So, Amazon is not a monopolist or a monopsonist, nor did it engage in predatory pricing. As Max reminds us, the U.S. Department of Justice responded to complaints (from Barnes & Noble, the Authors Guild, and others) about Amazon in 2012, finding that “[s]ome of the criticism directed at Amazon may be attributed to a misunderstanding of the legal standard for predatory pricing.” Meanwhile, Hachette was one of the five publishers sued by the Justice Department that year for antitrust violations.

Most of the criticism about Amazon is fueled by misunderstandings and emotion, not common-sense, facts, or information about the legal or economic context of the Amazon-Hachette dispute. These are two big for-profit companies. Amazon is under no obligation to sell books from all publishers, and Hachette is under no obligation to sell its books through Amazon. In fact, those who are wary of Amazon’s growth should actually side with Amazon in this dispute and stop buying Hachette books through Amazon, thereby encouraging Hachette to continue to sell its books elsewhere and to increase Amazon’s competition. That’s how the market should work.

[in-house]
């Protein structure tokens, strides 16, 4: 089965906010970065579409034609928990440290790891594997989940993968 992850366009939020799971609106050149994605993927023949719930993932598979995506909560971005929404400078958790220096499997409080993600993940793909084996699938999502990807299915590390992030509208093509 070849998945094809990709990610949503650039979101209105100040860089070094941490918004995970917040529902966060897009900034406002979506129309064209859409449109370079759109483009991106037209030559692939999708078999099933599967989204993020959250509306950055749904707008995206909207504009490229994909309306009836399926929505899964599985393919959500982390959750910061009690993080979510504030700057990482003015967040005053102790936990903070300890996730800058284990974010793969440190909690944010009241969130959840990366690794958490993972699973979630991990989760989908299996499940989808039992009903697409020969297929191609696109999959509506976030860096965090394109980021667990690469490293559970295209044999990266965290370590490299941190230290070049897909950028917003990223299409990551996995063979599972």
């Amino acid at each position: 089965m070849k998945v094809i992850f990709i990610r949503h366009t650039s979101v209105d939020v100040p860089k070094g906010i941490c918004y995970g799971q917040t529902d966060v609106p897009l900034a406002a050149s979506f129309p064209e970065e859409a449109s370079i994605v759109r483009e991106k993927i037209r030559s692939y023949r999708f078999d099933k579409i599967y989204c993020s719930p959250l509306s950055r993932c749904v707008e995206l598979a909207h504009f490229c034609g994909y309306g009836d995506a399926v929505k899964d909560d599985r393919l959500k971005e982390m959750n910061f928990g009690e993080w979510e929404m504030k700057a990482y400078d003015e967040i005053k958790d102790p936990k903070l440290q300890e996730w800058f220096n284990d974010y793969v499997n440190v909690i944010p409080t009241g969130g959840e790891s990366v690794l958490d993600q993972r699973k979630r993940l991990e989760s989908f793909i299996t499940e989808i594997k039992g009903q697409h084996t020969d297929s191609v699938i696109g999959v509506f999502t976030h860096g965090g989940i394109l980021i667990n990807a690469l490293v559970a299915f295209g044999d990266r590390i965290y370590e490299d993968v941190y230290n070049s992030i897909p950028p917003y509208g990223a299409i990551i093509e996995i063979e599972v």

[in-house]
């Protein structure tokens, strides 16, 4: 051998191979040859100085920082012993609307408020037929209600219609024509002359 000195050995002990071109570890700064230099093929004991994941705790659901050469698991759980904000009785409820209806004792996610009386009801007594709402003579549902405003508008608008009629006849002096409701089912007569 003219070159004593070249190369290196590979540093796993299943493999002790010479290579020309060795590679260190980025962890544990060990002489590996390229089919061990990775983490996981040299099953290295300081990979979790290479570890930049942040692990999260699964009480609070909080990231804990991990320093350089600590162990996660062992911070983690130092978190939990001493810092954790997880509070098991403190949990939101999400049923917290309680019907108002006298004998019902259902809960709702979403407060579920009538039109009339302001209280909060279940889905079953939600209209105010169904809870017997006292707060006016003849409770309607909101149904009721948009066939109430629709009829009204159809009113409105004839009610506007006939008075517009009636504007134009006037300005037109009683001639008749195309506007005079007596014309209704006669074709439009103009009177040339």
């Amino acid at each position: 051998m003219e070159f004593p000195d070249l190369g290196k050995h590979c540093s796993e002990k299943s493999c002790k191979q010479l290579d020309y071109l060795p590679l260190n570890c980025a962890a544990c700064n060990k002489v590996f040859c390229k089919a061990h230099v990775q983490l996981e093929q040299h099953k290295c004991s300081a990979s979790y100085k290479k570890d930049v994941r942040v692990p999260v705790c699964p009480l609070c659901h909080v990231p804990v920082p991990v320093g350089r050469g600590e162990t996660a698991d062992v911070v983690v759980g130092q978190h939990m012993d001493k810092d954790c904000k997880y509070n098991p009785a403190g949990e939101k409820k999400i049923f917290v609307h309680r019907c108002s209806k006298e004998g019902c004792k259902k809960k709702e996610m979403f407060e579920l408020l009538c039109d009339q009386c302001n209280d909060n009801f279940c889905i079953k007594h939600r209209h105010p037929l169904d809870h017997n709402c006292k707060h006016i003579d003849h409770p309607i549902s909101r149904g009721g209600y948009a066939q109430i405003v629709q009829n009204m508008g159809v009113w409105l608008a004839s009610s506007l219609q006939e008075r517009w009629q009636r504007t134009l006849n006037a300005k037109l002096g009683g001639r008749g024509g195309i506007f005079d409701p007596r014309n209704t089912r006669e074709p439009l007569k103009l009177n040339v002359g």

Update: The Amazon-Hachette dispute over e-book prices ended in November 2014.


*The details of the dispute remain vague, but it’s presumably a fight about e-book prices. Hachette and Amazon haven’t agreed on the terms, so Amazon hasn’t been loading its inventory of Hachette books as fully and hasn’t been offering pre-orders. Hachette books are still available through numerous other retailers because Amazon isn’t actually a monopoly.

**Max’s full post, which contains greater detail on these issues, is available here.

***See also, What’s Troubling About Amazon?

22 thoughts on “Is Amazon a “Monopoly” (Or Is The Publishing Industry Too Loose With Its Words)?

  1. I think that people like to be bombastic and so we call Amazon a monopoly without really understanding what it means.

    I prefer to buy books from some other places because I want to support my local bookstores. But sometimes Amazon is the easiest choice and I don’t feel bad about that!